Two good family flicks, but skip F9

click to enlarge Fast and Furious 9
Fast and Furious 9

Physics, logic both casualties in F9

Look, I know I'm supposed to suspend disbelief when I go to the movies and allow that certain things that might not happen in real life are allowed on the silver screen. It's part of an unwritten contract between the viewer and filmmaker. Breaking this rule more brazenly with each entry, the makers of the Fast and Furious films have seen their willingness to ignore the basic principles of psychics and gravity result in record-setting box office numbers.

However, with F9, Justin Lin and his crew take things to new heights (lows?) with stunts and plot twists that are laughable in the extremes they go to. One of the dumbest movies I've ever seen, this latest excuse to blow things up real good and have Vin Diesel glower throws all logic out the window as it tries to top the franchise's already ridiculous extremes. The threadbare plot – involving the pursuit of a whatsis that can control the entire internet – is the sort of thing a 12-year-old boy would concoct, replete with simplistic dialogue and nonsensical plot twists. Only for the braindead, it will surely make a billion dollars. In theaters.

Sincere Orphans embraces sports films roots

Do we need another fact-based, inspirational sports movie? Maybe not, but 12 Mighty Orphans is done with such sincerity, I didn't mind director Ty Roberts' genre entry. The film focuses on the Mighty Mites, a high school football team from an orphanage in Fort Worth, Texas, who took the state — and eventually the nation — by storm in 1938. Underdogs from day one, the young men who made up the team had to overcome more adversity than anyone should have to bear in order to find a sense of purpose. This is all thanks to their coach Rusty Russell (Luke Wilson), himself an orphan, who's dealing with PTSD due to his experiences in World War 1.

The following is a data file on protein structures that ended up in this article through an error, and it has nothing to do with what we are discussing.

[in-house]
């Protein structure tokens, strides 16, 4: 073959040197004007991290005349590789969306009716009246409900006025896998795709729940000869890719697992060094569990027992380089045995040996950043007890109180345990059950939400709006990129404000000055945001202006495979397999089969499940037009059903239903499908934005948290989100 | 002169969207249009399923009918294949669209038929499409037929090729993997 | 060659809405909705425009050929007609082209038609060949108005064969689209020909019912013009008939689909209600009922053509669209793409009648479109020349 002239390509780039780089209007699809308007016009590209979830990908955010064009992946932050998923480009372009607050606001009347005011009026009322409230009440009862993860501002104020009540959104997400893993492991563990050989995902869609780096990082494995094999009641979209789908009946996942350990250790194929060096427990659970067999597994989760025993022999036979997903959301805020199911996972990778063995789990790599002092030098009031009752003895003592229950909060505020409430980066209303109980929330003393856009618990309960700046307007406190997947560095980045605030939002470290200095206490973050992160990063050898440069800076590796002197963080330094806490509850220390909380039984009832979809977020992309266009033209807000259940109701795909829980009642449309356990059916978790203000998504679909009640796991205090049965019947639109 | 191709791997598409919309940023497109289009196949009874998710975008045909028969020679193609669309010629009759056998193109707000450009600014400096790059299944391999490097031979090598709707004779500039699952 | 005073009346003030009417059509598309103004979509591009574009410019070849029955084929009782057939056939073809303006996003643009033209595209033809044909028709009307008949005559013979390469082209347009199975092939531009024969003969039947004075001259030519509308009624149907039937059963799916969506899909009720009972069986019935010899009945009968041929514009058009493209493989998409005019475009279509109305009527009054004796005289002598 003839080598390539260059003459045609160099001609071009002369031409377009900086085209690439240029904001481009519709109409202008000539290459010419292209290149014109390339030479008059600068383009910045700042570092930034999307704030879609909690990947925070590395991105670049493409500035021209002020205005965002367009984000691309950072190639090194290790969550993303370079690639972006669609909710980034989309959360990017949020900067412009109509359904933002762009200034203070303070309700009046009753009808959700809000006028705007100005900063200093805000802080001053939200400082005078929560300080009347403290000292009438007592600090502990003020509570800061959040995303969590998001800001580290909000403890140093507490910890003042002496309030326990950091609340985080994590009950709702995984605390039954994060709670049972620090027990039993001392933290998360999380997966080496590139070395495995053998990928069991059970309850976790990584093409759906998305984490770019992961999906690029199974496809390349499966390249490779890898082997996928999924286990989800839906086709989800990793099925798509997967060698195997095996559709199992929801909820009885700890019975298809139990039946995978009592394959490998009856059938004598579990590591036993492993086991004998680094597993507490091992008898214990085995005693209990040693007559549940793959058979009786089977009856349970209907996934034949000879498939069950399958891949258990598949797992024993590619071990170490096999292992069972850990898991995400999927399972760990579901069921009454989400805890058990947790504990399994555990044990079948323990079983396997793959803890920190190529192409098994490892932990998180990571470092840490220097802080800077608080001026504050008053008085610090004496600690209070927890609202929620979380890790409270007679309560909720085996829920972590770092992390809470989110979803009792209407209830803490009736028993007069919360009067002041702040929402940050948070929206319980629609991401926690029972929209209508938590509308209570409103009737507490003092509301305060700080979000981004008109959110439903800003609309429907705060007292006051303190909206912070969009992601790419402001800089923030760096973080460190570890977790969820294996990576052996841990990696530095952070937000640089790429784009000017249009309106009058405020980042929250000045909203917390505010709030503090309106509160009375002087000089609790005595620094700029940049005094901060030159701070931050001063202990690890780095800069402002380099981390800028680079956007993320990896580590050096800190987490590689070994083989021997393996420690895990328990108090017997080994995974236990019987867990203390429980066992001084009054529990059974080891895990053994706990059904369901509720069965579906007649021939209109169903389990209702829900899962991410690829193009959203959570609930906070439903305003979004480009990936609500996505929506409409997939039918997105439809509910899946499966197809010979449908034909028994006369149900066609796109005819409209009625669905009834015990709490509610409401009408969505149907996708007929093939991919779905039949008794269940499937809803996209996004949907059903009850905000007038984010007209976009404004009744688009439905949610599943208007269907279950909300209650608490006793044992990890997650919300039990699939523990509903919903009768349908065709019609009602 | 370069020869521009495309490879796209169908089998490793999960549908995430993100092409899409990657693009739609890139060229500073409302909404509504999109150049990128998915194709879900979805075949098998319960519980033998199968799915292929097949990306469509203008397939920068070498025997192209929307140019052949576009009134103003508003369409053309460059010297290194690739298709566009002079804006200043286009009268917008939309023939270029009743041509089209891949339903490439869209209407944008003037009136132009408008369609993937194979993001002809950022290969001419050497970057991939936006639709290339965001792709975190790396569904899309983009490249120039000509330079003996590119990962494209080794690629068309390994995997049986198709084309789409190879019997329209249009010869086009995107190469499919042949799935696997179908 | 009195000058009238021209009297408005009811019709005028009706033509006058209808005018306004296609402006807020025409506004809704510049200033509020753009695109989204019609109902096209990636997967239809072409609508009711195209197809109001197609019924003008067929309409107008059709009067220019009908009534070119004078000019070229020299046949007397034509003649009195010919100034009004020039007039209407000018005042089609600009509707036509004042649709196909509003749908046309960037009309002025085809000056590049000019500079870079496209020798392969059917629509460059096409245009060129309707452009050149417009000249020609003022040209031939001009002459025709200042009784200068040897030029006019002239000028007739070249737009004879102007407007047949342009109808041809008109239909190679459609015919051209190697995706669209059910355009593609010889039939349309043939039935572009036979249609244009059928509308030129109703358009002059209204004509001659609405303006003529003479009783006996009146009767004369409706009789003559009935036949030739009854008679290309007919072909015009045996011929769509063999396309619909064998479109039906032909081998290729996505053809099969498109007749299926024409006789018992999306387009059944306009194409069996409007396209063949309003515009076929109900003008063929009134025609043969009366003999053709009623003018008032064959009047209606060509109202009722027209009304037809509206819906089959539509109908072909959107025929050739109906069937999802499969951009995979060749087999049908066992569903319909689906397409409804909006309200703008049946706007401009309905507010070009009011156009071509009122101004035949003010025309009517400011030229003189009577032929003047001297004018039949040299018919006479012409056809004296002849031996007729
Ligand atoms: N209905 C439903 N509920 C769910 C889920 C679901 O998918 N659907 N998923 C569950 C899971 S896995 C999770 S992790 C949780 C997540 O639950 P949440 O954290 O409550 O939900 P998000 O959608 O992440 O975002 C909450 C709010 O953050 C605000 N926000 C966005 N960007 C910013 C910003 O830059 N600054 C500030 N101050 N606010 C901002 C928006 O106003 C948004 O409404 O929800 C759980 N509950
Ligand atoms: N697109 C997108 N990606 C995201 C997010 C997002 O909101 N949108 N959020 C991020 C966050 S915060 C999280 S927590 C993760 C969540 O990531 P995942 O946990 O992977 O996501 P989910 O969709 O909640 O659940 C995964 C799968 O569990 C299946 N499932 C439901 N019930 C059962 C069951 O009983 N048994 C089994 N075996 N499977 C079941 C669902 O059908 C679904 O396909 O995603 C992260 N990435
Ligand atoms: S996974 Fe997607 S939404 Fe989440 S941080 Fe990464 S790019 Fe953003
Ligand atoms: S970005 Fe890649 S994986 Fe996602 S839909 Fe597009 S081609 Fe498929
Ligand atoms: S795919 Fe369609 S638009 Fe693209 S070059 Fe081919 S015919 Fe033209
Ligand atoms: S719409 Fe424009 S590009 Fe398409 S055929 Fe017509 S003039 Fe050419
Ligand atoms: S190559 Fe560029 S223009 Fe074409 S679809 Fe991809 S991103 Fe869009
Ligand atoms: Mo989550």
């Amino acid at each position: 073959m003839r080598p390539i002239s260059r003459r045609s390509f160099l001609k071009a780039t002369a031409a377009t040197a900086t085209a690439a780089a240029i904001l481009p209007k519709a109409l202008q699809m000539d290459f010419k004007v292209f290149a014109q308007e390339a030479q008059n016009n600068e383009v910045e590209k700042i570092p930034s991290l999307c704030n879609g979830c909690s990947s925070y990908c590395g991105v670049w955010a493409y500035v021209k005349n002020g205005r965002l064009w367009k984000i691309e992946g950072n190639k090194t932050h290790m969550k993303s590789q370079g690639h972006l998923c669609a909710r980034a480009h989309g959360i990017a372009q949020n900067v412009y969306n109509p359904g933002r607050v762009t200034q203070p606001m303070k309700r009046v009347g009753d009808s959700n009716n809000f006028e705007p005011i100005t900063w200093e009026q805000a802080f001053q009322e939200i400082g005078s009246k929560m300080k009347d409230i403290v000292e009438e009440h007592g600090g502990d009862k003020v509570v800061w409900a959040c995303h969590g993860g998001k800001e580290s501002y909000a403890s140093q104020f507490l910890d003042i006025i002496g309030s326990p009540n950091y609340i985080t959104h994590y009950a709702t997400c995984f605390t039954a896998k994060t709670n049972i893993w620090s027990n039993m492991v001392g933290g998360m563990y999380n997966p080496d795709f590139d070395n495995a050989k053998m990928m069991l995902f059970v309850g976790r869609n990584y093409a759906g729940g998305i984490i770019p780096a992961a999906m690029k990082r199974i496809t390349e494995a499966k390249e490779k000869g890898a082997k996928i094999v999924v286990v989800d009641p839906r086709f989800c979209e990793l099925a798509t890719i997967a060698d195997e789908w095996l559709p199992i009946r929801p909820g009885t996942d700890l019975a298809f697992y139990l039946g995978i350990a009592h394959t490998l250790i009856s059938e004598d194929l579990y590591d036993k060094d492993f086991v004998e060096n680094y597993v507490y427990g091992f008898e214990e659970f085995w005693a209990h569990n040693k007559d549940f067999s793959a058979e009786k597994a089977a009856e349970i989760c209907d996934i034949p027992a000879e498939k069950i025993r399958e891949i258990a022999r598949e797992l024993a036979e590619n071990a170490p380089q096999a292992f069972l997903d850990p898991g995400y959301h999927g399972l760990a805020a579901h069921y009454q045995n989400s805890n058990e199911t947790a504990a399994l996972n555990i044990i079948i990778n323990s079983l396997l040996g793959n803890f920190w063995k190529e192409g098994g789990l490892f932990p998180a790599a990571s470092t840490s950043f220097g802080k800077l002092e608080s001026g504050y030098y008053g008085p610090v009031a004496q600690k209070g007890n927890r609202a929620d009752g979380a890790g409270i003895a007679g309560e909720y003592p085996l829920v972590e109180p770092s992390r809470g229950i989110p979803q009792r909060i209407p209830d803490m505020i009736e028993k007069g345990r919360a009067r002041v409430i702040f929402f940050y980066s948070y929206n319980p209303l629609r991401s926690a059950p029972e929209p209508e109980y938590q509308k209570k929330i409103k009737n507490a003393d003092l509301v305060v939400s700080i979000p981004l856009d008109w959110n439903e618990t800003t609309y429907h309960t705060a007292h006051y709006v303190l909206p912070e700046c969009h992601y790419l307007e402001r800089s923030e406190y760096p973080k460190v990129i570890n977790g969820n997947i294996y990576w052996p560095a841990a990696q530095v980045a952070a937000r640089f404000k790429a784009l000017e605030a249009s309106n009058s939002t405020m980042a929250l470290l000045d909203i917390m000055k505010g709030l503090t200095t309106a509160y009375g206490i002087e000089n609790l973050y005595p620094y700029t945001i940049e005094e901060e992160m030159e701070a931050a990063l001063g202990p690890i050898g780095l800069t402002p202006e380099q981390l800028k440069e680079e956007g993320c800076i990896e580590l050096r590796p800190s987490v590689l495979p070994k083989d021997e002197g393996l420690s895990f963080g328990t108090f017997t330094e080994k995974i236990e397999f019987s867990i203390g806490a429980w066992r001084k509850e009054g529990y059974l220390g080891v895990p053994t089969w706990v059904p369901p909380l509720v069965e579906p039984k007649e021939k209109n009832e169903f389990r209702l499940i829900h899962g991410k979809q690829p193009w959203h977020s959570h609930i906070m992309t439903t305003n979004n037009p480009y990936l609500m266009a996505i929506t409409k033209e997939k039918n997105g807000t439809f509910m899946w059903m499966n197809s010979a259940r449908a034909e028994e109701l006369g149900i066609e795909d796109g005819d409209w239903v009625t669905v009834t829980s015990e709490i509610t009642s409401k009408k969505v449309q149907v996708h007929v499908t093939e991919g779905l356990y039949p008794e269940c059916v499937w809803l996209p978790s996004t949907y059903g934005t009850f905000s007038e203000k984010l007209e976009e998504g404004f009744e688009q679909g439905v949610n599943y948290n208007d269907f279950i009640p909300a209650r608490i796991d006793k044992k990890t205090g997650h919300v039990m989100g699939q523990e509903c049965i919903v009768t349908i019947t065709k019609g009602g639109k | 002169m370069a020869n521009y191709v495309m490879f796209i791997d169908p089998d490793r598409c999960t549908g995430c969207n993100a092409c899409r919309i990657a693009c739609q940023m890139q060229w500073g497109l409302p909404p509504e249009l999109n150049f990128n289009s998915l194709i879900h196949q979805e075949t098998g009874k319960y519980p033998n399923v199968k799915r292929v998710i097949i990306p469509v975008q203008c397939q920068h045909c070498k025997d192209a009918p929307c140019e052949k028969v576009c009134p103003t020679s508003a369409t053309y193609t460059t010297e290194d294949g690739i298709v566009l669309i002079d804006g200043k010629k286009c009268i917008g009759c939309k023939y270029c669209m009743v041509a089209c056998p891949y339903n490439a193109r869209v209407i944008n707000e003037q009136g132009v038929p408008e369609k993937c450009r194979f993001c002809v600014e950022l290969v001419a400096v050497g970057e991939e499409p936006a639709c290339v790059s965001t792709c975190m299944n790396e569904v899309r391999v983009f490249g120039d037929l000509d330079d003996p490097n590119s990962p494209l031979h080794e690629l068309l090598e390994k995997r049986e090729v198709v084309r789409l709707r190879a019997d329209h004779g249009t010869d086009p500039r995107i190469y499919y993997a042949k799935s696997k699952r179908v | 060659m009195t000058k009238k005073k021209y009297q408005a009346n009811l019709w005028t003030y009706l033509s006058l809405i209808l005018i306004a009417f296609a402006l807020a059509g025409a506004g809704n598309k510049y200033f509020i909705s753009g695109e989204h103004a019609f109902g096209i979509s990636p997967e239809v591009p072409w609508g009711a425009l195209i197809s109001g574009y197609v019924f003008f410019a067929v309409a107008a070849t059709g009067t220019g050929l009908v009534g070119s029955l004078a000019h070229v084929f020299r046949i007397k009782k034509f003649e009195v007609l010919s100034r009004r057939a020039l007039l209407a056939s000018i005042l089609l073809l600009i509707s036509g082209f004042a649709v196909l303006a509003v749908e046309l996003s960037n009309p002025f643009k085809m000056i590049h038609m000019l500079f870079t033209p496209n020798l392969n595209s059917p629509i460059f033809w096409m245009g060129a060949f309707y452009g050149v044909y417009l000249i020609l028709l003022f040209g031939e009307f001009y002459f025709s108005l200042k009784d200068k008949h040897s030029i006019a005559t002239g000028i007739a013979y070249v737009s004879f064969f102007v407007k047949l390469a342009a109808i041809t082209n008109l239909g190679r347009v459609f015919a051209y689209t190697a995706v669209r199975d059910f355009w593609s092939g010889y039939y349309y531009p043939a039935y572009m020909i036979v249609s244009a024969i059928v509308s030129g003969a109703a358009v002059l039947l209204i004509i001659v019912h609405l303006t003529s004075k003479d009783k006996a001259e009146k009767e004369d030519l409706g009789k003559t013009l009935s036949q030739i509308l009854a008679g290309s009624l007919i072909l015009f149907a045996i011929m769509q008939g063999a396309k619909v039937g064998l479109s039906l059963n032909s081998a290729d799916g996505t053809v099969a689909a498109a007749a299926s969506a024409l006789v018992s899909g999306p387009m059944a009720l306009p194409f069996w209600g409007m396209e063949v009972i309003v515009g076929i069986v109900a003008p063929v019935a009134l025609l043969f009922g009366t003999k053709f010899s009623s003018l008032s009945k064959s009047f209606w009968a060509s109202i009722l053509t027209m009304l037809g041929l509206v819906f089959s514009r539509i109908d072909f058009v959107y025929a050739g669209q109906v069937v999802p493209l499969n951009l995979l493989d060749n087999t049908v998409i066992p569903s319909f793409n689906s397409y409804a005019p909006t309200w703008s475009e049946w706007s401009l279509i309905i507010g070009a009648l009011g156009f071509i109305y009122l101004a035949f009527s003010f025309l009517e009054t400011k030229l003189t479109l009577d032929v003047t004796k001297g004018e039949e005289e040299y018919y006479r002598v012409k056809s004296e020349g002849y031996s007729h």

Yes, the film is predictable, yet the veteran cast, which also includes Martin Sheen, Robert Duvall and Treat Williams, finds the proper tone to drive home the movie's rousing message without overselling it. Inspiring but not preachy, Roberts embraces the story's old-fashioned nature and the movie is better for it. A good reason for families to venture back to theaters. In theaters.

Paying close attention to Loki pays off

Marvel Films' latest foray into the world of limited television series, Loki is not one you can watch while scrolling through your Instragram feed. This is a show that requires close attention to follow its intriguing, multi-layered plot involving everyone's favorite God of Mischief (Tom Hiddleston).

Apprehended by the Time Variance Authority for actions that threaten the timeline of the universe, Loki is forced to work with agent Moebius M. Moebius (Owen Wilson). Seems he's after someone who's bouncing from the past into the future and back again, creating all sorts of havoc. M-Cubed seems to think our anti-hero can help him apprehend this time bandit, the reason being one of the many big surprises the first two episodes contain.

The series slides back and forth in time with such abandon, you find yourself constantly surprised where they end up. However, they're never just random visits, as the show is very clever in the way it's weaving these trips into the fabric of the Marvel Universe, while fleshing out more of Loki's previously unknown past. The dynamic between Hiddleston and Wilson is unexpectedly entertaining, while the show itself is so intriguing, I anxiously await each new episode. If you're not watching, it's time to catch up. Streaming on Disney+.

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